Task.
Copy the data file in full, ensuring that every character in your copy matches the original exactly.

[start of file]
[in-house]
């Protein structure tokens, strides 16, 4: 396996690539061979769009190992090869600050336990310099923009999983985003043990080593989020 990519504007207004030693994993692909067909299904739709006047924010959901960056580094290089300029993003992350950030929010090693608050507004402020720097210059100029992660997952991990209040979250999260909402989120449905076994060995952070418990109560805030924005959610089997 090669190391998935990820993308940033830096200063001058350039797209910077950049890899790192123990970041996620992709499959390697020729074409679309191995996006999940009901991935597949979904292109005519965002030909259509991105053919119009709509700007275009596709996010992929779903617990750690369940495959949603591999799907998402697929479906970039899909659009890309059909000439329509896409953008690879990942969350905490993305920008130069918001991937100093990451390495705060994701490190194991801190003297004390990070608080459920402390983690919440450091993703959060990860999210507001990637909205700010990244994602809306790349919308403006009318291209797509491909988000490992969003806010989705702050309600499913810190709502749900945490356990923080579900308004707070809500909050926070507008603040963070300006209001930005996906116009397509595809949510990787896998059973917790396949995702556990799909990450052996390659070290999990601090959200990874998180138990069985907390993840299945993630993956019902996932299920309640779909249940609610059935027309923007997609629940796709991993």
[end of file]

[in-house]
């Protein structure tokens, strides 16, 4: 396996690539061979769009190992090869600050336990310099923009999983985003043990080593989020 990519504007207004030693994993692909067909299904739709006047924010959901960056580094290089300029993003992350950030929010090693608050507004402020720097210059100029992660997952991990209040979250999260909402989120449905076994060995952070418990109560805030924005959610089997 090669190391998935990820993308940033830096200063001058350039797209910077950049890899790192123990970041996620992709499959390697020729074409679309191995996006999940009901991935597949979904292109005519965002030909259509991105053919119009709509700007275009596709996010992929779903617990750690369940495959949603591999799907998402697929479906970039899909659009890309059909000439329509896409953008690879990942969350905490993305920008130069918001991937100093990451390495705060994701490190194991801190003297004390990070608080459920402390983690919440450091993703959060990860999210507001990637909205700010990244994602809306790349919308403006009318291209797509491909988000490992969003806010989705702050309600499913810190709502749900945490356990923080579900308004707070809500909050926070507008603040963070300006209001930005996906116009397509595809949510990787896998059973917790396949995702556990799909990450052996390659070290999990601090959200990874998180138990069985907390993840299945993630993956019902996932299920309640779909249940609610059935027309923007997609629940796709991993």